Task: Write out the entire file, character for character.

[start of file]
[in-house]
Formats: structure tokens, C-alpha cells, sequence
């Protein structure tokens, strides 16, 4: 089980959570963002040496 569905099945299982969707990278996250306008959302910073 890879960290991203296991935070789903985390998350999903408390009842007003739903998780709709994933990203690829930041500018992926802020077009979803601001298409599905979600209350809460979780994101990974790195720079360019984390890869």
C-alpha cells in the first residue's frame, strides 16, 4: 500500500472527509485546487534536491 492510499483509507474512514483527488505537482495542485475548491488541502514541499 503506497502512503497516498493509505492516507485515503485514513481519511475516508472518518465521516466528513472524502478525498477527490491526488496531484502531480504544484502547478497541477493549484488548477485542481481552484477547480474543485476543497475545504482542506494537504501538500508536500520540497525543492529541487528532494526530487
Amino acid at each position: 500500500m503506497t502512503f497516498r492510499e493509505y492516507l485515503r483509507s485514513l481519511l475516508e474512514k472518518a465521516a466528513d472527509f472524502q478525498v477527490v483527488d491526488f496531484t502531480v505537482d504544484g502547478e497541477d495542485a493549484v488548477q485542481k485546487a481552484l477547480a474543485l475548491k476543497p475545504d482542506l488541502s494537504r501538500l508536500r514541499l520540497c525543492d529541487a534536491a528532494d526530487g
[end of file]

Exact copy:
[in-house]
Formats: structure tokens, C-alpha cells, sequence
């Protein structure tokens, strides 16, 4: 089980959570963002040496 569905099945299982969707990278996250306008959302910073 890879960290991203296991935070789903985390998350999903408390009842007003739903998780709709994933990203690829930041500018992926802020077009979803601001298409599905979600209350809460979780994101990974790195720079360019984390890869």
C-alpha cells in the first residue's frame, strides 16, 4: 500500500472527509485546487534536491 492510499483509507474512514483527488505537482495542485475548491488541502514541499 503506497502512503497516498493509505492516507485515503485514513481519511475516508472518518465521516466528513472524502478525498477527490491526488496531484502531480504544484502547478497541477493549484488548477485542481481552484477547480474543485476543497475545504482542506494537504501538500508536500520540497525543492529541487528532494526530487
Amino acid at each position: 500500500m503506497t502512503f497516498r492510499e493509505y492516507l485515503r483509507s485514513l481519511l475516508e474512514k472518518a465521516a466528513d472527509f472524502q478525498v477527490v483527488d491526488f496531484t502531480v505537482d504544484g502547478e497541477d495542485a493549484v488548477q485542481k485546487a481552484l477547480a474543485l475548491k476543497p475545504d482542506l488541502s494537504r501538500l508536500r514541499l520540497c525543492d529541487a534536491a528532494d526530487g